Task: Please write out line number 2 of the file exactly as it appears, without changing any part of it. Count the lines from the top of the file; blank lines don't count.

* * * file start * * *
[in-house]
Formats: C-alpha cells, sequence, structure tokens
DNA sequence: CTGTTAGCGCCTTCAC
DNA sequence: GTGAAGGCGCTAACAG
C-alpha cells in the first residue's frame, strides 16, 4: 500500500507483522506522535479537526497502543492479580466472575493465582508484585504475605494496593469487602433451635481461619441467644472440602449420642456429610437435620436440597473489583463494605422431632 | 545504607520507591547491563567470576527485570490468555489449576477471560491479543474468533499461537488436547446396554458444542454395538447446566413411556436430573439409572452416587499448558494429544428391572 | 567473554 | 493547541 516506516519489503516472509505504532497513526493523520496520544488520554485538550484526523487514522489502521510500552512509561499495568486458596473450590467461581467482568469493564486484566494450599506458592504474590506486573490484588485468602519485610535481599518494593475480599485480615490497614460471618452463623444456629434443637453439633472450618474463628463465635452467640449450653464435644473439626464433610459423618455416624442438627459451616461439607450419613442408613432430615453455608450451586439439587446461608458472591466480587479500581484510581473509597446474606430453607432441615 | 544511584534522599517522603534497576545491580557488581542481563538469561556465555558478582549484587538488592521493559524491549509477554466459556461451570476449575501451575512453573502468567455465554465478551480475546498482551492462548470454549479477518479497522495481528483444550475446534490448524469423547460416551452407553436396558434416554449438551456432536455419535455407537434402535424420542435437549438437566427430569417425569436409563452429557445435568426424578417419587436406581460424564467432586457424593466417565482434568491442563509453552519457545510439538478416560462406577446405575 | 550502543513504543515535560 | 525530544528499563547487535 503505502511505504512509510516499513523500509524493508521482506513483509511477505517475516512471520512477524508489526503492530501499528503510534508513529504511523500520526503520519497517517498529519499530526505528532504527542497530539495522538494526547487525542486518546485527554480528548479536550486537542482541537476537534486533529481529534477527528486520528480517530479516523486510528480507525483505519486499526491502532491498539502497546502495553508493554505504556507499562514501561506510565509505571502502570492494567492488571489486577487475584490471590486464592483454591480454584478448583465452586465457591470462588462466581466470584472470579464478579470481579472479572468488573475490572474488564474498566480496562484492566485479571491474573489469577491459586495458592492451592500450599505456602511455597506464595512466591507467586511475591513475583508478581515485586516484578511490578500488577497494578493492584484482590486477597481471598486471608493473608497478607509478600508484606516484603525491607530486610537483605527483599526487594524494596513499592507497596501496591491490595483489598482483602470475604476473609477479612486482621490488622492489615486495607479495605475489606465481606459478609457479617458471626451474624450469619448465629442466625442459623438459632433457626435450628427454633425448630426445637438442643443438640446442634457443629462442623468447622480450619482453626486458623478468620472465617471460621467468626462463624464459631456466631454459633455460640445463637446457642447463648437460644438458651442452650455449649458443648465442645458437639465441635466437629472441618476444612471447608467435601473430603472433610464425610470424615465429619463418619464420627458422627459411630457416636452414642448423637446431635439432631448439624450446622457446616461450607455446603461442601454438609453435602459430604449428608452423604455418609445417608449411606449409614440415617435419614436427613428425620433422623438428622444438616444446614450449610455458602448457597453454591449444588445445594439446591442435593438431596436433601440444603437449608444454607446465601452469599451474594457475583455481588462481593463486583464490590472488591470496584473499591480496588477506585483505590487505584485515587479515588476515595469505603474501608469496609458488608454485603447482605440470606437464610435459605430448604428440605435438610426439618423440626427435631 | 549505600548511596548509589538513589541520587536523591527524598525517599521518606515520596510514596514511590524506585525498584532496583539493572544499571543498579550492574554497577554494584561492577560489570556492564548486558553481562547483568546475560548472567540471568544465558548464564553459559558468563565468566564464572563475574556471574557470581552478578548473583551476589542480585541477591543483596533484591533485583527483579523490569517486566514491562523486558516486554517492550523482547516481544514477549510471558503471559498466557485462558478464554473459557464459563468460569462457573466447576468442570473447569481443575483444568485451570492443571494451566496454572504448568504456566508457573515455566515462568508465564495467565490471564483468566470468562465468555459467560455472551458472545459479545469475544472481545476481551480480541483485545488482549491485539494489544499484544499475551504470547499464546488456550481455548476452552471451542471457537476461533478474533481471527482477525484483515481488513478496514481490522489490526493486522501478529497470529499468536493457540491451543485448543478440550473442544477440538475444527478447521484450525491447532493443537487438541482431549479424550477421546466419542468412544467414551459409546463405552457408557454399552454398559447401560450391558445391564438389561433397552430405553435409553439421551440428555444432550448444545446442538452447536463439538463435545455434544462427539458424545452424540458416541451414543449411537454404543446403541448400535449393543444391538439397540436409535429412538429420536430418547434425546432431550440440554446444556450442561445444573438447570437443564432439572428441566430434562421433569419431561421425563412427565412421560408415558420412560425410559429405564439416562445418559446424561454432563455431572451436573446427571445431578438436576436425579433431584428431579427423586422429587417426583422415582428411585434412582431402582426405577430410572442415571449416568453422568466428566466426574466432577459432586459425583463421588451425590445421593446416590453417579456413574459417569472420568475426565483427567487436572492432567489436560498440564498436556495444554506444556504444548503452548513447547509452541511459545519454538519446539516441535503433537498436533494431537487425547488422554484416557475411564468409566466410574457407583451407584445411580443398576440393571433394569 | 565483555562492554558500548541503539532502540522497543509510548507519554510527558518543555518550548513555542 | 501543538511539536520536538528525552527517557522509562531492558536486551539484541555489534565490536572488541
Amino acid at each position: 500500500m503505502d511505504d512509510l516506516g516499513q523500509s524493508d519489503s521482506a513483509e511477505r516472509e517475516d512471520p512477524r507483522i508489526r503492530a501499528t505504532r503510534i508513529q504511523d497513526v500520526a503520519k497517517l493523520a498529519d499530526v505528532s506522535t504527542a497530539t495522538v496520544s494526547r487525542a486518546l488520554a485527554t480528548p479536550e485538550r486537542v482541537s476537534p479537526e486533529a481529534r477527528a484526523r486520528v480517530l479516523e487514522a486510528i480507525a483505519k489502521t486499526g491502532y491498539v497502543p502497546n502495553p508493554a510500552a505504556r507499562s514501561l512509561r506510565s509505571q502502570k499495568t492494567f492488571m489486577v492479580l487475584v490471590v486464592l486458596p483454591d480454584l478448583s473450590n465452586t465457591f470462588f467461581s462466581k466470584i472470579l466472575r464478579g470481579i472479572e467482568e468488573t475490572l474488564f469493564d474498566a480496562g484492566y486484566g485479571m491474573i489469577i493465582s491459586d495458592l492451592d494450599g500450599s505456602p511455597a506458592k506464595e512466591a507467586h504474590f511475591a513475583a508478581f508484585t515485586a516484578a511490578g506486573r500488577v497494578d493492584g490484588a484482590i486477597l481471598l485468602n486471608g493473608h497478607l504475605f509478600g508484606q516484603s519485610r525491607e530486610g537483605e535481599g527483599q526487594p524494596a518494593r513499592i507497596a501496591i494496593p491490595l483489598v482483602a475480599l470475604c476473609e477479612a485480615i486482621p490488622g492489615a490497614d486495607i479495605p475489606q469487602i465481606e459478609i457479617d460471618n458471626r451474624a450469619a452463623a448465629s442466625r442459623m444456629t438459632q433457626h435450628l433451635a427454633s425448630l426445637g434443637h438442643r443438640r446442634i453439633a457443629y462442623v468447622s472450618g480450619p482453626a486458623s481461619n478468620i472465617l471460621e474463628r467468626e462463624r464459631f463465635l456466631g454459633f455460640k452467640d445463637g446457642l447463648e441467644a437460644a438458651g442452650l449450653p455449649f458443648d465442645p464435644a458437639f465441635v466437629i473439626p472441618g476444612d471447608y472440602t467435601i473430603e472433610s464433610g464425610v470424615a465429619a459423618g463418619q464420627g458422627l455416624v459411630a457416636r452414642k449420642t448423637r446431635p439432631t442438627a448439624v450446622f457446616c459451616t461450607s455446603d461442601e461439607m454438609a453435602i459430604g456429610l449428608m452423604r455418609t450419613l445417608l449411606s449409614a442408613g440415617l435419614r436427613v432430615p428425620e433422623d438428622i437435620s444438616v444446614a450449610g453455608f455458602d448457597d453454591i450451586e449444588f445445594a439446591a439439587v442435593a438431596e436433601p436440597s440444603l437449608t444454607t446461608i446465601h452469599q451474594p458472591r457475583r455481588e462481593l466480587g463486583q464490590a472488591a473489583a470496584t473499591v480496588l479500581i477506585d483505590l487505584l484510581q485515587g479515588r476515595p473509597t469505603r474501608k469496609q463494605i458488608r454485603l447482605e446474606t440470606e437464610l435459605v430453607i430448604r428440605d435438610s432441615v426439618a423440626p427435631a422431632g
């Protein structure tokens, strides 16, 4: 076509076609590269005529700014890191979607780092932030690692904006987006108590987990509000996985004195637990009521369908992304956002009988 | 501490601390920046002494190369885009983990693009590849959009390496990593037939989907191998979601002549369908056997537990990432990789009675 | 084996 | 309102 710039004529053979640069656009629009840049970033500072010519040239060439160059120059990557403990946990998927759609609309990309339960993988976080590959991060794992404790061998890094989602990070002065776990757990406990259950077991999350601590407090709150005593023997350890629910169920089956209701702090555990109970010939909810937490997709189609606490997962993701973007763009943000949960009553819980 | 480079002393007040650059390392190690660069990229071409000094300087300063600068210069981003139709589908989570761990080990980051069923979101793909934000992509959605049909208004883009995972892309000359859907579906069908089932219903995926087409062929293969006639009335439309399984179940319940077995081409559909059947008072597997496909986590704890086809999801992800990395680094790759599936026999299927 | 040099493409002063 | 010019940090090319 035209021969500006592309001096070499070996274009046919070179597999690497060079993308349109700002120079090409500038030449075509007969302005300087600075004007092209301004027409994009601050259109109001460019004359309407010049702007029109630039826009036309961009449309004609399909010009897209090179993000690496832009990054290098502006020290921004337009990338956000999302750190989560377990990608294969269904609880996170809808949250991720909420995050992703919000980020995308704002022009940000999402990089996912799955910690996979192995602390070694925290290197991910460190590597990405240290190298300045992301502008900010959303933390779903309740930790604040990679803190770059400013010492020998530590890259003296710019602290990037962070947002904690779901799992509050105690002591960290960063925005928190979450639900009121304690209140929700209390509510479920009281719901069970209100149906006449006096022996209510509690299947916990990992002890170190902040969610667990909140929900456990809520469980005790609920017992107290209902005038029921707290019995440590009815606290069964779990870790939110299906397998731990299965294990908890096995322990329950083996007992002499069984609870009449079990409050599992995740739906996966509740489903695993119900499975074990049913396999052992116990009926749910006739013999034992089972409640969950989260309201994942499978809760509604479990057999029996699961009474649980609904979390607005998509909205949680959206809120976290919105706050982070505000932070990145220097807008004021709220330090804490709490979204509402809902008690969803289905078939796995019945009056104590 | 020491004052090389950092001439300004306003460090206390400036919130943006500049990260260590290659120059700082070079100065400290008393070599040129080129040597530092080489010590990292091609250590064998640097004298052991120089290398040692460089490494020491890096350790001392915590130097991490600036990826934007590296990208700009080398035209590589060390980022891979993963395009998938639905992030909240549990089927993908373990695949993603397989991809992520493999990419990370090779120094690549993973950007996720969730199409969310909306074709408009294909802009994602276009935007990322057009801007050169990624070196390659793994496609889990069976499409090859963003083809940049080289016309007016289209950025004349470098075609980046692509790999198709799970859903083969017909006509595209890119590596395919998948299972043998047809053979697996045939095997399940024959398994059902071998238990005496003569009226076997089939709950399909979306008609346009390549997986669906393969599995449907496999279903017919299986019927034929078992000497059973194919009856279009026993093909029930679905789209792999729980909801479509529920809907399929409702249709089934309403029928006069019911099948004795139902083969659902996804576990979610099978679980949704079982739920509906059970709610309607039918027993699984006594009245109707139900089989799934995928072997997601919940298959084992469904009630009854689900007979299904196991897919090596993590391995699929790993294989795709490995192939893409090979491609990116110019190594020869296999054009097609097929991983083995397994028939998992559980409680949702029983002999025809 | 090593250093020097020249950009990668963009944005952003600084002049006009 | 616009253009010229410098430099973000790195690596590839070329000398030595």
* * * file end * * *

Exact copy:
Formats: C-alpha cells, sequence, structure tokens